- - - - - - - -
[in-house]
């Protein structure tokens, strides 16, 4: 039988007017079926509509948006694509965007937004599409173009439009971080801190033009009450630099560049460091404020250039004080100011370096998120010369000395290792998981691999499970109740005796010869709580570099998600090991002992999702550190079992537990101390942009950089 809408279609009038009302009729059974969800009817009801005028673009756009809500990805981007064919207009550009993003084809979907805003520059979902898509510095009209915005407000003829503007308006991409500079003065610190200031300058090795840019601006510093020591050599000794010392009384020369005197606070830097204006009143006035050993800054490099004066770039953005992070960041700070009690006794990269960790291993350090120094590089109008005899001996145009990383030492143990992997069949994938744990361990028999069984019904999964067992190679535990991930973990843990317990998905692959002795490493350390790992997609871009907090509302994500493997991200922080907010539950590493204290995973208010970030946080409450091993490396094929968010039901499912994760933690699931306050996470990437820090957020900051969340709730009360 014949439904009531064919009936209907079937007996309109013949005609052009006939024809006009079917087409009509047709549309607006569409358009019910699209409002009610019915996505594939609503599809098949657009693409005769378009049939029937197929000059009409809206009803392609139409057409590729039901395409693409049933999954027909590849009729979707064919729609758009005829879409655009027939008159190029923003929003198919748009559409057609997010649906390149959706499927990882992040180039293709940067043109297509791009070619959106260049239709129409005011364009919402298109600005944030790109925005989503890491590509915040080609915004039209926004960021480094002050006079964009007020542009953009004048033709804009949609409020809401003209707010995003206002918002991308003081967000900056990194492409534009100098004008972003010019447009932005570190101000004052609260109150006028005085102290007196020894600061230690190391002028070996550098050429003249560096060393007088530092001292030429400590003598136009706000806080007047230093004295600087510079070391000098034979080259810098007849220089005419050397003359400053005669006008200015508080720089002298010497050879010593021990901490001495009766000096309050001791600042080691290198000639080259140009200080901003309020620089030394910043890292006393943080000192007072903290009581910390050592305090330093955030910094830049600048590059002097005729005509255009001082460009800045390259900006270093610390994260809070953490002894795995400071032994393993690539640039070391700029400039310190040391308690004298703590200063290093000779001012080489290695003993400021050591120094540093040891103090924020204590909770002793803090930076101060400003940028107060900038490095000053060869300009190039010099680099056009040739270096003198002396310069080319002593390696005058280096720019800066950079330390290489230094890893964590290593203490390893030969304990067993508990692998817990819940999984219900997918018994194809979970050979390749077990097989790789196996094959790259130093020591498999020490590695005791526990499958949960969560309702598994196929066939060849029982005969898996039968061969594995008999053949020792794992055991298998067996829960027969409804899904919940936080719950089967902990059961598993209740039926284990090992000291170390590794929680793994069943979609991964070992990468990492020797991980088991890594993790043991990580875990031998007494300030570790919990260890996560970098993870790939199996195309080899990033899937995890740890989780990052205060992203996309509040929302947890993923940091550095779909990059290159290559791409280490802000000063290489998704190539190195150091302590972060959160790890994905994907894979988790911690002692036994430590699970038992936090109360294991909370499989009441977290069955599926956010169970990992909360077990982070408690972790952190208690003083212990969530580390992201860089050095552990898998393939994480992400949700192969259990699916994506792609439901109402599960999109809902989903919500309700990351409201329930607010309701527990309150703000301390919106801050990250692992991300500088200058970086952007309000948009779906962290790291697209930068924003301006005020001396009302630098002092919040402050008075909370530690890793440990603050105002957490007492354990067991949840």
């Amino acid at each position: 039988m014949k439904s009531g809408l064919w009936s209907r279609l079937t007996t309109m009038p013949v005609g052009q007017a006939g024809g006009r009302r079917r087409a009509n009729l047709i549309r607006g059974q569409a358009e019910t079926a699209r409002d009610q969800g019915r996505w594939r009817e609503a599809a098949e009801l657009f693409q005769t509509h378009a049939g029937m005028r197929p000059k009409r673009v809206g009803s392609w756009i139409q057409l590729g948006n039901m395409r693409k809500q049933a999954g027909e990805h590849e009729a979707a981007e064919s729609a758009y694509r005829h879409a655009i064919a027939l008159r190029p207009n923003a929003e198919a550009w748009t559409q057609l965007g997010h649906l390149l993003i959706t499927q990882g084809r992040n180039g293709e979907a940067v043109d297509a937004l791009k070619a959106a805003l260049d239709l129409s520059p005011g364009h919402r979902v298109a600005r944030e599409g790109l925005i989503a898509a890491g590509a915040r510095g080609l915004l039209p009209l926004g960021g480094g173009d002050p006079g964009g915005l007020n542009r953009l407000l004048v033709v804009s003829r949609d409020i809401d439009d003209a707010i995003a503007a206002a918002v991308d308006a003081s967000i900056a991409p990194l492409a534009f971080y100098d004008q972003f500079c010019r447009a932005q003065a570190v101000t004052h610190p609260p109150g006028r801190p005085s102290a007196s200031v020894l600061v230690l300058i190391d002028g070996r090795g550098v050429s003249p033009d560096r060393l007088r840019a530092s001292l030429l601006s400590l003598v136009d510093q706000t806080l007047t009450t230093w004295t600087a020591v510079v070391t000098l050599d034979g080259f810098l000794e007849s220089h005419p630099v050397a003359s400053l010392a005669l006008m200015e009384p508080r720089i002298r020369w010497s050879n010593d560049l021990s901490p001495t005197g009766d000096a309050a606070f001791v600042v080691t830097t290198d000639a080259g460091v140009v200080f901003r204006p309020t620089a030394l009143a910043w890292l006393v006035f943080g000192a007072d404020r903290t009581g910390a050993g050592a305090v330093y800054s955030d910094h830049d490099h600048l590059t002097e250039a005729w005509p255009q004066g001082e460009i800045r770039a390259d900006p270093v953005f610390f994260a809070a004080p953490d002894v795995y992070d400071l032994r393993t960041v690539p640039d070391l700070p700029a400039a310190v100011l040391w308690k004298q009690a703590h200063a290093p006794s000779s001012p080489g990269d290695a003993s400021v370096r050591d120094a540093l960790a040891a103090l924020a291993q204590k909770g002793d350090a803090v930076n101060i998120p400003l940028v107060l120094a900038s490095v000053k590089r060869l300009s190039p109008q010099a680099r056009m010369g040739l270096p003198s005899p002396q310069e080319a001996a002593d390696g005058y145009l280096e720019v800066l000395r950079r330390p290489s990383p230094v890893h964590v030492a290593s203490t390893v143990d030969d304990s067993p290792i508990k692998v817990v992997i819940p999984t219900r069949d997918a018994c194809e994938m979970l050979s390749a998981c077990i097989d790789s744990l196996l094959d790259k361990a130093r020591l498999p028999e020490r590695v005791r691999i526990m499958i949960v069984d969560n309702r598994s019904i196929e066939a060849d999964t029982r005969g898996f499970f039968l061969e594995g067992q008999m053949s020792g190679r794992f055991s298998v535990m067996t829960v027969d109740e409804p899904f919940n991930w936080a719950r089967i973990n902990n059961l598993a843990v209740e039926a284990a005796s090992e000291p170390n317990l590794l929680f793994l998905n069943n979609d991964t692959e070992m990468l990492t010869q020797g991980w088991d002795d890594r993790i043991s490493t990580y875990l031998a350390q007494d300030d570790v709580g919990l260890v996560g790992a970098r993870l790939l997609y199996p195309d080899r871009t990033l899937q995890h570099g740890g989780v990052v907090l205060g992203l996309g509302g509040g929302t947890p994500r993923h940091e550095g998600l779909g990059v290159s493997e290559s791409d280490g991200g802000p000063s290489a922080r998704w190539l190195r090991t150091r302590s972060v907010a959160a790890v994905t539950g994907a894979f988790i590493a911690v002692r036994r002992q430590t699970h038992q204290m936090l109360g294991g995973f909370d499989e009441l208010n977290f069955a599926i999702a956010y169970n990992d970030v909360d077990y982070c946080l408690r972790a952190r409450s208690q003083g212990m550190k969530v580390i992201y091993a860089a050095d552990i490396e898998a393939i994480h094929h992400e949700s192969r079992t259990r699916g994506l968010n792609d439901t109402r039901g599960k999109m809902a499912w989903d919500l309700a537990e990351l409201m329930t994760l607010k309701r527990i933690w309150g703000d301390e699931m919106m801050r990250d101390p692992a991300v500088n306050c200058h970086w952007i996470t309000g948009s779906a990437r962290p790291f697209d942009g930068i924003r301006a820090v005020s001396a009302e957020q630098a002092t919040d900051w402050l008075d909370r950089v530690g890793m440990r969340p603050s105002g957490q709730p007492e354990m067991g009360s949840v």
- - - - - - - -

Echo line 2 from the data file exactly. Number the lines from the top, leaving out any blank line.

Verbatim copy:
């Protein structure tokens, strides 16, 4: 039988007017079926509509948006694509965007937004599409173009439009971080801190033009009450630099560049460091404020250039004080100011370096998120010369000395290792998981691999499970109740005796010869709580570099998600090991002992999702550190079992537990101390942009950089 809408279609009038009302009729059974969800009817009801005028673009756009809500990805981007064919207009550009993003084809979907805003520059979902898509510095009209915005407000003829503007308006991409500079003065610190200031300058090795840019601006510093020591050599000794010392009384020369005197606070830097204006009143006035050993800054490099004066770039953005992070960041700070009690006794990269960790291993350090120094590089109008005899001996145009990383030492143990992997069949994938744990361990028999069984019904999964067992190679535990991930973990843990317990998905692959002795490493350390790992997609871009907090509302994500493997991200922080907010539950590493204290995973208010970030946080409450091993490396094929968010039901499912994760933690699931306050996470990437820090957020900051969340709730009360 014949439904009531064919009936209907079937007996309109013949005609052009006939024809006009079917087409009509047709549309607006569409358009019910699209409002009610019915996505594939609503599809098949657009693409005769378009049939029937197929000059009409809206009803392609139409057409590729039901395409693409049933999954027909590849009729979707064919729609758009005829879409655009027939008159190029923003929003198919748009559409057609997010649906390149959706499927990882992040180039293709940067043109297509791009070619959106260049239709129409005011364009919402298109600005944030790109925005989503890491590509915040080609915004039209926004960021480094002050006079964009007020542009953009004048033709804009949609409020809401003209707010995003206002918002991308003081967000900056990194492409534009100098004008972003010019447009932005570190101000004052609260109150006028005085102290007196020894600061230690190391002028070996550098050429003249560096060393007088530092001292030429400590003598136009706000806080007047230093004295600087510079070391000098034979080259810098007849220089005419050397003359400053005669006008200015508080720089002298010497050879010593021990901490001495009766000096309050001791600042080691290198000639080259140009200080901003309020620089030394910043890292006393943080000192007072903290009581910390050592305090330093955030910094830049600048590059002097005729005509255009001082460009800045390259900006270093610390994260809070953490002894795995400071032994393993690539640039070391700029400039310190040391308690004298703590200063290093000779001012080489290695003993400021050591120094540093040891103090924020204590909770002793803090930076101060400003940028107060900038490095000053060869300009190039010099680099056009040739270096003198002396310069080319002593390696005058280096720019800066950079330390290489230094890893964590290593203490390893030969304990067993508990692998817990819940999984219900997918018994194809979970050979390749077990097989790789196996094959790259130093020591498999020490590695005791526990499958949960969560309702598994196929066939060849029982005969898996039968061969594995008999053949020792794992055991298998067996829960027969409804899904919940936080719950089967902990059961598993209740039926284990090992000291170390590794929680793994069943979609991964070992990468990492020797991980088991890594993790043991990580875990031998007494300030570790919990260890996560970098993870790939199996195309080899990033899937995890740890989780990052205060992203996309509040929302947890993923940091550095779909990059290159290559791409280490802000000063290489998704190539190195150091302590972060959160790890994905994907894979988790911690002692036994430590699970038992936090109360294991909370499989009441977290069955599926956010169970990992909360077990982070408690972790952190208690003083212990969530580390992201860089050095552990898998393939994480992400949700192969259990699916994506792609439901109402599960999109809902989903919500309700990351409201329930607010309701527990309150703000301390919106801050990250692992991300500088200058970086952007309000948009779906962290790291697209930068924003301006005020001396009302630098002092919040402050008075909370530690890793440990603050105002957490007492354990067991949840």